Comparing to smoking seems to be a huge stretch to me. One thing virtually guarantees cancer and an eventual unpleasant death while providing no measurable benefits at all, and the other allows you to easily travel all over the place cheaply with a relatively small chance of a major accident.


virtually guarantees cancer

That's not true at all, the incidence rate of lung cancer in smokers is less than 20%. That's still much higher than for non-smokers (0.4% - 2%), but hardly a "virtual guarantee".


Will you be OK with google tracking everywhere you go and serving you ads for every shop you pass?


My wife sees a neurosurgeon who's an eight hour round trip away. I've driven her there and back at least six times this year.

With a Google car, I'd a) be able to send her by herself and b) even if I had to come, I could work on the way, meaning I'd have more than a week's worth of vacation/sick time restored.

Yes, I'd happily accept ads.


You could also hire a limo. I suppose in the future you'll be able to rent a google car for a day, but you don't have to wait for self-driving cars. They're here today, the self just happens to be a human.


That's not really reasonably cost effective for most people.


Having a full-time driver on retainer 24x7 is not cost effective, but using one a few times a year might well be.


For an 8 hour drive? Still not true, especially with a limo.


Neither is a Google car, though. Adding self-driving requires five figures, probably even in production.


I think $10,000 is a big over-estimate, but even that would be spread out over the life of the car. I'd happily pay $1000 a year to not have to worry about driving.


I'd happily pay $1000 a year for a car that doesn't drive itself.


A limo with a driver is always going to be fairly expensive. A self-driving car should come down in price a lot faster.


Hopefully I'll be wearing my google glass too! So, I guess so.

True privacy is very hard. You could set up a camera to read plates at some choice points and know the whereabouts of most of the people in your city. If you want to do something privately you have to act deliberately in this day and age.


Setting up those cameras would be illegal where I live.


Whereabouts is that? I hear many people make those claims, but almost as many turn out to be wrong when investigating more closely.


Portugal.

To set up such cameras, you'd need permission from our National Data Protection Commission and if you were to store footage with car plates you'd fall under the Personal Data Protection Law which requires you to either get explicit consent or fall under one of the few exceptions in the law (and no, tracking random people isn't one of them).

And even if you qualify, you can only use that data for the specific purpose you said you needed it for and it needs to be well protected (for example, a governmental CCTV installation was suspended because the recording weren't being well encrypted).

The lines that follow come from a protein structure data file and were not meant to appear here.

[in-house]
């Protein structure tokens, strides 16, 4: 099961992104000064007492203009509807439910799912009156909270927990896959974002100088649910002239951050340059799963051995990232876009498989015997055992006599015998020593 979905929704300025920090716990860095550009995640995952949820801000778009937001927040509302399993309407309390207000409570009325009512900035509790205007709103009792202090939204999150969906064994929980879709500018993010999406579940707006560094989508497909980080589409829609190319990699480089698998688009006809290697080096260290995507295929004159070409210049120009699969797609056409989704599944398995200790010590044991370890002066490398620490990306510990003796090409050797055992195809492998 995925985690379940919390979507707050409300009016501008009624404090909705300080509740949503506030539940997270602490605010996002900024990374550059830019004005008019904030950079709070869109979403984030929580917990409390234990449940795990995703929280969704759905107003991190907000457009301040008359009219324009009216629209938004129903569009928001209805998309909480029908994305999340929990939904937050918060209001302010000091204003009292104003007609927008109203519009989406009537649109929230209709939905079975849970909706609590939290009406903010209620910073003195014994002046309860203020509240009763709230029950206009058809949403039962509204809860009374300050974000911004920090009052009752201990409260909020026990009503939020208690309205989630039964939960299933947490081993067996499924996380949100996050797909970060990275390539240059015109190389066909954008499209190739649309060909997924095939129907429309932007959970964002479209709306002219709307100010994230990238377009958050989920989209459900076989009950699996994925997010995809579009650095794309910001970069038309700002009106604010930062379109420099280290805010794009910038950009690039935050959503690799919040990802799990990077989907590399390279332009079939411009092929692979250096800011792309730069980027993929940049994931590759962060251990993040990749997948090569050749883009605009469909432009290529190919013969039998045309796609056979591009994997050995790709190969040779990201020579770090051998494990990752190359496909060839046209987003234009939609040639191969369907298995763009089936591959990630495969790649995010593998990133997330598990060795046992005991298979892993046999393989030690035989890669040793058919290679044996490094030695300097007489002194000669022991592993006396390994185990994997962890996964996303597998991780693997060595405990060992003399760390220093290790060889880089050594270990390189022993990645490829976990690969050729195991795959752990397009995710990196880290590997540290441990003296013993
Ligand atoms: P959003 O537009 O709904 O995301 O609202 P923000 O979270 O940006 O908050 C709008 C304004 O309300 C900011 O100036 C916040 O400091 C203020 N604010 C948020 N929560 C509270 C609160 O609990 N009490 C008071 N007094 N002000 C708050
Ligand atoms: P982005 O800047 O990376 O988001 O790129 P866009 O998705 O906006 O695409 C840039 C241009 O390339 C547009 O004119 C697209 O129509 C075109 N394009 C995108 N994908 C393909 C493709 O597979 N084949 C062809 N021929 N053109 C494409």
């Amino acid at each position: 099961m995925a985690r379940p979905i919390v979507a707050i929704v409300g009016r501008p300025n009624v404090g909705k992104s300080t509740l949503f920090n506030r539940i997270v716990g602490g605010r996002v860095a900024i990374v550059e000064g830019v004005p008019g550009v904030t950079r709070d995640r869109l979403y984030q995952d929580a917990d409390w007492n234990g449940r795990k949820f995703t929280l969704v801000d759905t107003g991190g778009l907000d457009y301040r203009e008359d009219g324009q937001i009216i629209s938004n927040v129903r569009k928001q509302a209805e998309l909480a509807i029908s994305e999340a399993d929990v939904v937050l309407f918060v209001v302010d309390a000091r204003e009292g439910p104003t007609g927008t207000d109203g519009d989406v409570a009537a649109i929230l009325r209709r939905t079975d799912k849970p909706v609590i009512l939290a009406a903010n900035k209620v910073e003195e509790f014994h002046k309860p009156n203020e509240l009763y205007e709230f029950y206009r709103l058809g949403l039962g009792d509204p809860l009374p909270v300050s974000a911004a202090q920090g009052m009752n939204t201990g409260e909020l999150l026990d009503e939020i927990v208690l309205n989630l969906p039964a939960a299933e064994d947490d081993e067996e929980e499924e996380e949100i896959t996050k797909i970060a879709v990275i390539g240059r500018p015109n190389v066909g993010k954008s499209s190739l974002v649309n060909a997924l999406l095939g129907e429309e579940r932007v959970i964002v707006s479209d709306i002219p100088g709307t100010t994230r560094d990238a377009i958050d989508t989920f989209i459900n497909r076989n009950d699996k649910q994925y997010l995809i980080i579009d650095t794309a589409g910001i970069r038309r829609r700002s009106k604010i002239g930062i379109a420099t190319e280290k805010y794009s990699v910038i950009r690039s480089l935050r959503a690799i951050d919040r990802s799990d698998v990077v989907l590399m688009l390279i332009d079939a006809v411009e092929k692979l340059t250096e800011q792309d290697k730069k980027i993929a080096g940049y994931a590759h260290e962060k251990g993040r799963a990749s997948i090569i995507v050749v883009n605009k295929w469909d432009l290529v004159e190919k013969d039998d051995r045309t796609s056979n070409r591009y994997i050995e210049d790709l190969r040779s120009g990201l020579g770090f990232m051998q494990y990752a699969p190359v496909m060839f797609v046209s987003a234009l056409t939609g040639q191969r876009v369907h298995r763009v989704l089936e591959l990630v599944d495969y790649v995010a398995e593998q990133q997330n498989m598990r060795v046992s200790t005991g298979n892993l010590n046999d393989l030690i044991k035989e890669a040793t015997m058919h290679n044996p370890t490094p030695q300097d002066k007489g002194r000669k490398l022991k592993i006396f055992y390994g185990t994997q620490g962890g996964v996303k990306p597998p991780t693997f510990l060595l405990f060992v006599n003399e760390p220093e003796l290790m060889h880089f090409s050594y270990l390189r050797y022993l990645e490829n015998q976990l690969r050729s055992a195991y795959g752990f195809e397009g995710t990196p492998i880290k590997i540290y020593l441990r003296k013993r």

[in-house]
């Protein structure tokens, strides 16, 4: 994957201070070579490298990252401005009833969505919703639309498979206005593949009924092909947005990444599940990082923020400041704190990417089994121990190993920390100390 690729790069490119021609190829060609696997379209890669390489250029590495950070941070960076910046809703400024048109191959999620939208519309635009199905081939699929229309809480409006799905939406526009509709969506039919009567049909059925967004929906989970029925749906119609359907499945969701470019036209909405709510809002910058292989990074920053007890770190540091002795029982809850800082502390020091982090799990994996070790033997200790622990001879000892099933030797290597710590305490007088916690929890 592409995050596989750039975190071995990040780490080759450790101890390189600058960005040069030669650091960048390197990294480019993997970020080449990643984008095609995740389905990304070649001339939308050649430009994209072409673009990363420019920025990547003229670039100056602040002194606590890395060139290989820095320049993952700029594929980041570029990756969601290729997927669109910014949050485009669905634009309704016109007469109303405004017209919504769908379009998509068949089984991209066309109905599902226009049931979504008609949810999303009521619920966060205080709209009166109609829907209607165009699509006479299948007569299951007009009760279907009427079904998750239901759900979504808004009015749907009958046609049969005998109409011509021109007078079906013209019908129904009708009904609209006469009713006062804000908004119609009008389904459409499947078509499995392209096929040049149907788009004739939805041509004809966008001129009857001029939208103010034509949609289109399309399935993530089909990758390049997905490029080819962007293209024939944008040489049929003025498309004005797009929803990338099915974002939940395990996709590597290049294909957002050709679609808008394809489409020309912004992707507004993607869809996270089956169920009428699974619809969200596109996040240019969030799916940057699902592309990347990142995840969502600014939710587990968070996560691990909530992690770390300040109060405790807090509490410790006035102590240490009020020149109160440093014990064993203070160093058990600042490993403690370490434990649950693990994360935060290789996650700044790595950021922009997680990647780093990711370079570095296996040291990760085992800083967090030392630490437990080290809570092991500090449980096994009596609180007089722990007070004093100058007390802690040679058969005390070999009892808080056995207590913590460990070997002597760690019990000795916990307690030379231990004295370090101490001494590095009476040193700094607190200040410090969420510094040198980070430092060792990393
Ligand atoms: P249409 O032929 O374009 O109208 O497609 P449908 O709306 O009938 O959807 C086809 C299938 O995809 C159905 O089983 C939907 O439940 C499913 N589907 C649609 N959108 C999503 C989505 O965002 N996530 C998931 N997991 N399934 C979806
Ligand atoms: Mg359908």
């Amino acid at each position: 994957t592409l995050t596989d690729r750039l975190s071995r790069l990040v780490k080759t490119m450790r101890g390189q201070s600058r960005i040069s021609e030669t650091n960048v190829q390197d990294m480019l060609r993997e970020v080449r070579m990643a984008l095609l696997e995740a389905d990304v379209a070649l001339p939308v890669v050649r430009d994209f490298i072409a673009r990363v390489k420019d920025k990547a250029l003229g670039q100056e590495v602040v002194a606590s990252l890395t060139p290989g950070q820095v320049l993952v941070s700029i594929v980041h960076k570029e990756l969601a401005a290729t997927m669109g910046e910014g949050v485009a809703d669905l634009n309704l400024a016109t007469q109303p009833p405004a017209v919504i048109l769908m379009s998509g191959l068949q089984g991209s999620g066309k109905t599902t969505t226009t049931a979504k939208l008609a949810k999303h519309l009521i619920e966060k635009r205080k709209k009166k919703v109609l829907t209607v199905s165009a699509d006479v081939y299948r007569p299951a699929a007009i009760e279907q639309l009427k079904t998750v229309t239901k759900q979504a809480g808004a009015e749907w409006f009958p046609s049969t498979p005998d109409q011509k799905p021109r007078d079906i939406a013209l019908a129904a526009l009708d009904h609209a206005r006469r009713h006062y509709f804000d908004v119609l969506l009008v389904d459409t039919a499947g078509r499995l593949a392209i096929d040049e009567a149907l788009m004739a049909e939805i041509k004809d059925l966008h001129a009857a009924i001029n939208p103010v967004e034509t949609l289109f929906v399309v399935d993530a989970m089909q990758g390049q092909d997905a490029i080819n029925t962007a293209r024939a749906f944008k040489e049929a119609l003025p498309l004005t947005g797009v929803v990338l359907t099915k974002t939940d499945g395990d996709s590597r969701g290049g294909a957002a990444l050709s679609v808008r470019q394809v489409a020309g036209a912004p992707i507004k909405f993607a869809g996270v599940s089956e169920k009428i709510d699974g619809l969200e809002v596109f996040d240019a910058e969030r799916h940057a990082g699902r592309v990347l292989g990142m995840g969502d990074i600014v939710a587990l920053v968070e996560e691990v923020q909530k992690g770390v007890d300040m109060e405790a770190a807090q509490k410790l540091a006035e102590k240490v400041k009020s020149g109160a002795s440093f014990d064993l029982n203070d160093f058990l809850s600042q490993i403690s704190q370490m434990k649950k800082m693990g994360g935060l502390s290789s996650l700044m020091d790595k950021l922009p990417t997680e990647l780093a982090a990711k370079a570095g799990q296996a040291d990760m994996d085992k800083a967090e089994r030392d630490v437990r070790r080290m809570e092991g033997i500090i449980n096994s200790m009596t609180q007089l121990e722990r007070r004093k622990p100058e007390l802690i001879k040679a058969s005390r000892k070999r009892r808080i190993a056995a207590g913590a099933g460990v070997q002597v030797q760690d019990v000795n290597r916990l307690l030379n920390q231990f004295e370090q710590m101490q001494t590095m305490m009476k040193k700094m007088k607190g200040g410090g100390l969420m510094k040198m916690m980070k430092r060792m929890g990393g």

If you have an android phone, Google already has the capability to do this.


I believe they do, as well. IIRC that's how the realtime traffic data comes in.


I'll take that over feeling like I'm about to die while a careless driver is at the wheel any day.


Yes. I'll be asleep.


You don't really need ads for the shops you're already passing.


Good evening, John Anderton. Routing you to the pre-crime facility for detainment.


I see you're on your way to the drug deal you briefly discussed over gmail, i've taken the liberty to ensure the local human authorities are aware.


Better: robot authorities. Who can be bought off with a few bitcoins :)


On the other hand, staring at something is a great way to hit it. It's one of the first things they teach you in a motorcycle safety course.


The cars still need to learn how to handle snow-covered roads

That is going to be hard to pull off. For places that get a lot of snow, often you can't even be sure if you're on the road or not.


In theory autonomous care would be able to include a number of other factor to decide if they are on the road or not. Including, GPS, wifi signals, the grade of the road, the texture of the road, etc.


What about situations where lanes have been plowed off-center? Even the most accurate GPS and accelerometers aren't going to help the vehicle understand that the appropriate path has been shifted.


The car would still factor in the 3d analysis of nearby objects so assuming the use technology that works in heavy snow/rain fall they wouldn't run into anything.


A snow-covered road is a situation where:

  1. Road indicators are difficult to identify
  2. Roadway has less traction than usual
  3. Humans are having emotional reactions (joy, terror) which impacts their processing abilities.
3 is mitigated by design. 1 is a sensor issue, it's also a problem that very accurate GPS can solve.

There are many causes of slick road surfaces, from snow and ice to excessive water, spilled materials, collision debris, and low-quality roadways (dirt and gravel roads). Driving in reduced-traction situations shouldn't be an edge-case.